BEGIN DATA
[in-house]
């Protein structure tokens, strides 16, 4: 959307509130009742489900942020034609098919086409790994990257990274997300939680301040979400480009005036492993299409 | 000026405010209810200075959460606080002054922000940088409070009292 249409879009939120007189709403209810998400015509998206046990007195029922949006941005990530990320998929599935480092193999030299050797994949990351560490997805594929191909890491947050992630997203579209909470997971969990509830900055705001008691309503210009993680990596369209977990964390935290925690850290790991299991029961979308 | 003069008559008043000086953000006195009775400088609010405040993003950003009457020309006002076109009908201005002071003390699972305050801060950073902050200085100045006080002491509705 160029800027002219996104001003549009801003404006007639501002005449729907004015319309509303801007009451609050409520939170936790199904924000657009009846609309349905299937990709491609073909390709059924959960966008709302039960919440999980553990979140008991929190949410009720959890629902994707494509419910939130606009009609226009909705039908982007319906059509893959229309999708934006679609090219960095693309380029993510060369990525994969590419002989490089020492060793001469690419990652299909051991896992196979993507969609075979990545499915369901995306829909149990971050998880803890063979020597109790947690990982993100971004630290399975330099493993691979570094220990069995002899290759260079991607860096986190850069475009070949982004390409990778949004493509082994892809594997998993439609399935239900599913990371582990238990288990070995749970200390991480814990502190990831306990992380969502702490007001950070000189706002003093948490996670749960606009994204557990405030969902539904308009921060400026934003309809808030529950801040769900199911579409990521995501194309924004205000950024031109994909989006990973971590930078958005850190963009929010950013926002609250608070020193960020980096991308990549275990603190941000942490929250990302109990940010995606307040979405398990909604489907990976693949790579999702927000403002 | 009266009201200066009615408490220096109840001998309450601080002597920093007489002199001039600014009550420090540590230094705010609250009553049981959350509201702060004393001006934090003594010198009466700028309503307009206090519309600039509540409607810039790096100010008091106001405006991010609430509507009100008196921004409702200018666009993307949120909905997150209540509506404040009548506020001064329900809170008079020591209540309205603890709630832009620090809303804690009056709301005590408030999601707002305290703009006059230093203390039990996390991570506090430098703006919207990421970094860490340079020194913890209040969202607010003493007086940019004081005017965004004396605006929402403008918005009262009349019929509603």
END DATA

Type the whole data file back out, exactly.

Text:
[in-house]
């Protein structure tokens, strides 16, 4: 959307509130009742489900942020034609098919086409790994990257990274997300939680301040979400480009005036492993299409 | 000026405010209810200075959460606080002054922000940088409070009292 249409879009939120007189709403209810998400015509998206046990007195029922949006941005990530990320998929599935480092193999030299050797994949990351560490997805594929191909890491947050992630997203579209909470997971969990509830900055705001008691309503210009993680990596369209977990964390935290925690850290790991299991029961979308 | 003069008559008043000086953000006195009775400088609010405040993003950003009457020309006002076109009908201005002071003390699972305050801060950073902050200085100045006080002491509705 160029800027002219996104001003549009801003404006007639501002005449729907004015319309509303801007009451609050409520939170936790199904924000657009009846609309349905299937990709491609073909390709059924959960966008709302039960919440999980553990979140008991929190949410009720959890629902994707494509419910939130606009009609226009909705039908982007319906059509893959229309999708934006679609090219960095693309380029993510060369990525994969590419002989490089020492060793001469690419990652299909051991896992196979993507969609075979990545499915369901995306829909149990971050998880803890063979020597109790947690990982993100971004630290399975330099493993691979570094220990069995002899290759260079991607860096986190850069475009070949982004390409990778949004493509082994892809594997998993439609399935239900599913990371582990238990288990070995749970200390991480814990502190990831306990992380969502702490007001950070000189706002003093948490996670749960606009994204557990405030969902539904308009921060400026934003309809808030529950801040769900199911579409990521995501194309924004205000950024031109994909989006990973971590930078958005850190963009929010950013926002609250608070020193960020980096991308990549275990603190941000942490929250990302109990940010995606307040979405398990909604489907990976693949790579999702927000403002 | 009266009201200066009615408490220096109840001998309450601080002597920093007489002199001039600014009550420090540590230094705010609250009553049981959350509201702060004393001006934090003594010198009466700028309503307009206090519309600039509540409607810039790096100010008091106001405006991010609430509507009100008196921004409702200018666009993307949120909905997150209540509506404040009548506020001064329900809170008079020591209540309205603890709630832009620090809303804690009056709301005590408030999601707002305290703009006059230093203390039990996390991570506090430098703006919207990421970094860490340079020194913890209040969202607010003493007086940019004081005017965004004396605006929402403008918005009262009349019929509603």